nep-mst New Economics Papers
on Market Microstructure
Issue of 2011‒09‒22
five papers chosen by
Thanos Verousis
Swansea University

  1. Optimal trade execution and price manipulation in order books with time-varying liquidity By Antje Fruth; Torsten Schoeneborn; Mikhail Urusov
  2. High frequency correlation modelling By Nicolas Huth; Frédéric Abergel
  3. Estimation of Quarticity with High Frequency Data By Maria Elvira Mancino; Simona Sanfelici
  4. A Mathematical Approach to Order Book Modelling By Frédéric Abergel; Aymen Jedidi
  5. Econophysics: empirical facts By Anirban Chakraborti; Ioane Muni Toke; Marco Patriarca; Frédéric Abergel

  1. By: Antje Fruth; Torsten Schoeneborn; Mikhail Urusov
    Abstract: In financial markets, liquidity is not constant over time but exhibits strong seasonal patterns. In this article we consider a limit order book model that allows for time-dependent, deterministic depth and resilience of the book and determine optimal portfolio liquidation strategies. In a first model variant, we propose a trading dependent spread that increases when market orders are matched against the order book. In this model no price manipulation occurs and the optimal strategy is of the wait region - buy region type often encountered in singular control problems. In a second model, we assume that there is no spread in the order book. Under this assumption we find that price manipulation can occur, depending on the model parameters. Even in the absence of classical price manipulation there may be transaction triggered price manipulation. In specific cases, we can state the optimal strategy in closed form.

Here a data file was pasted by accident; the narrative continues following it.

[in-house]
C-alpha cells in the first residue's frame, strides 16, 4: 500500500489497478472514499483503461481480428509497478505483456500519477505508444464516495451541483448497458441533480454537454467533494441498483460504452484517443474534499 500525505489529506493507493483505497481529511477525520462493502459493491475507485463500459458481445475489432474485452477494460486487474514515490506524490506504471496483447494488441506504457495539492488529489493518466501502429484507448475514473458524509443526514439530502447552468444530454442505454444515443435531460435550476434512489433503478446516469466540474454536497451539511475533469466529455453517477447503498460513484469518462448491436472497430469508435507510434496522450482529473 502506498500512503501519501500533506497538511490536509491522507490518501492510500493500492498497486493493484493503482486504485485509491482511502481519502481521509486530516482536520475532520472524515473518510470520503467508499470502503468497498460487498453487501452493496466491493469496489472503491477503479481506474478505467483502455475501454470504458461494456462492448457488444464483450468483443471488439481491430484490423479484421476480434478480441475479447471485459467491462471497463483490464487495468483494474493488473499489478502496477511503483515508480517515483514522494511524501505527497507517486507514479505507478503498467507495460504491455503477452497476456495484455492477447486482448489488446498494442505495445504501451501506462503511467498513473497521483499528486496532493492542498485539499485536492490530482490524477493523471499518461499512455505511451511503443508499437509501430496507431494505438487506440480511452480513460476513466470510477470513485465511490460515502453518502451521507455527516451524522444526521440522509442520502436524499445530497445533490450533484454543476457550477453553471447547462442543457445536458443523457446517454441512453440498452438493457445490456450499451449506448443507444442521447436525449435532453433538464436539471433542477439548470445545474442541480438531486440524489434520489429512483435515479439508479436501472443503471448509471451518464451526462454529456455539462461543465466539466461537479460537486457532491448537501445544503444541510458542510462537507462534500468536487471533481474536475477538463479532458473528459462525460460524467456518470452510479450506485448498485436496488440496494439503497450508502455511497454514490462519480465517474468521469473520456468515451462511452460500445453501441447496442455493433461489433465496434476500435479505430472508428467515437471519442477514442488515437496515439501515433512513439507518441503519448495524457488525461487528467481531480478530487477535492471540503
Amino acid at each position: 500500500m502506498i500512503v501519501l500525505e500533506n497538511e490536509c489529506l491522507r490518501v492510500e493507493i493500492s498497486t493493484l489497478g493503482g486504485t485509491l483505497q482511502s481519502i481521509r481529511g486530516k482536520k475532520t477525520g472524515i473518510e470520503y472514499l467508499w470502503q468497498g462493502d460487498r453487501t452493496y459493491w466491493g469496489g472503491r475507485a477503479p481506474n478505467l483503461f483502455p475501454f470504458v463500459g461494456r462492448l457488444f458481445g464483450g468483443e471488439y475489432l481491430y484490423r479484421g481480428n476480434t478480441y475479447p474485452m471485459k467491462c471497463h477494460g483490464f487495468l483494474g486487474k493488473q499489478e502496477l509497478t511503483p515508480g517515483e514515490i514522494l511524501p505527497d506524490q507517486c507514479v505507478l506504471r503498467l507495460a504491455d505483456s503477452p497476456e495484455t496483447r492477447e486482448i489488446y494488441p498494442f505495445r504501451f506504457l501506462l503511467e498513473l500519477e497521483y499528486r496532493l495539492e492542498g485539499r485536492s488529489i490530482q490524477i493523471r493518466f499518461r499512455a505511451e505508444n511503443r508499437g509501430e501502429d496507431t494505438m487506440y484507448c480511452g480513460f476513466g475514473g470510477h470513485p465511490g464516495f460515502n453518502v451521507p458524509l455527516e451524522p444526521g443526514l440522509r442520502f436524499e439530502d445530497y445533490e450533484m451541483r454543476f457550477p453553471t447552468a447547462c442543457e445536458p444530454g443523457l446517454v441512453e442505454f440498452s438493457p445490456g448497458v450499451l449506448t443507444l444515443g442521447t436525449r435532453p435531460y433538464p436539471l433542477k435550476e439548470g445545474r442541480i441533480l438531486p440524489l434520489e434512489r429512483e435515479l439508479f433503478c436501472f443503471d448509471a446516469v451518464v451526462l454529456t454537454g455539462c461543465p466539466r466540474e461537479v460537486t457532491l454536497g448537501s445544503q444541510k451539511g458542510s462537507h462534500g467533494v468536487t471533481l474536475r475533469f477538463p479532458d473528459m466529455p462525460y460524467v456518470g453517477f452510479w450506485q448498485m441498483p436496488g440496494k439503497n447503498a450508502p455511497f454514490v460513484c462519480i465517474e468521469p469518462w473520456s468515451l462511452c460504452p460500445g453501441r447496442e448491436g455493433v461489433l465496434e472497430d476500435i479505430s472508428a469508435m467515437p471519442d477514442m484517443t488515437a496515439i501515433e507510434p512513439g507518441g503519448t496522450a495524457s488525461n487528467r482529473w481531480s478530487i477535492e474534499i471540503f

Date: 2011–09
  2. By: Nicolas Huth (MAS - Mathématiques Appliquées aux Systèmes - EA 4037 - Ecole Centrale Paris); Frédéric Abergel (MAS - Mathématiques Appliquées aux Systèmes - EA 4037 - Ecole Centrale Paris)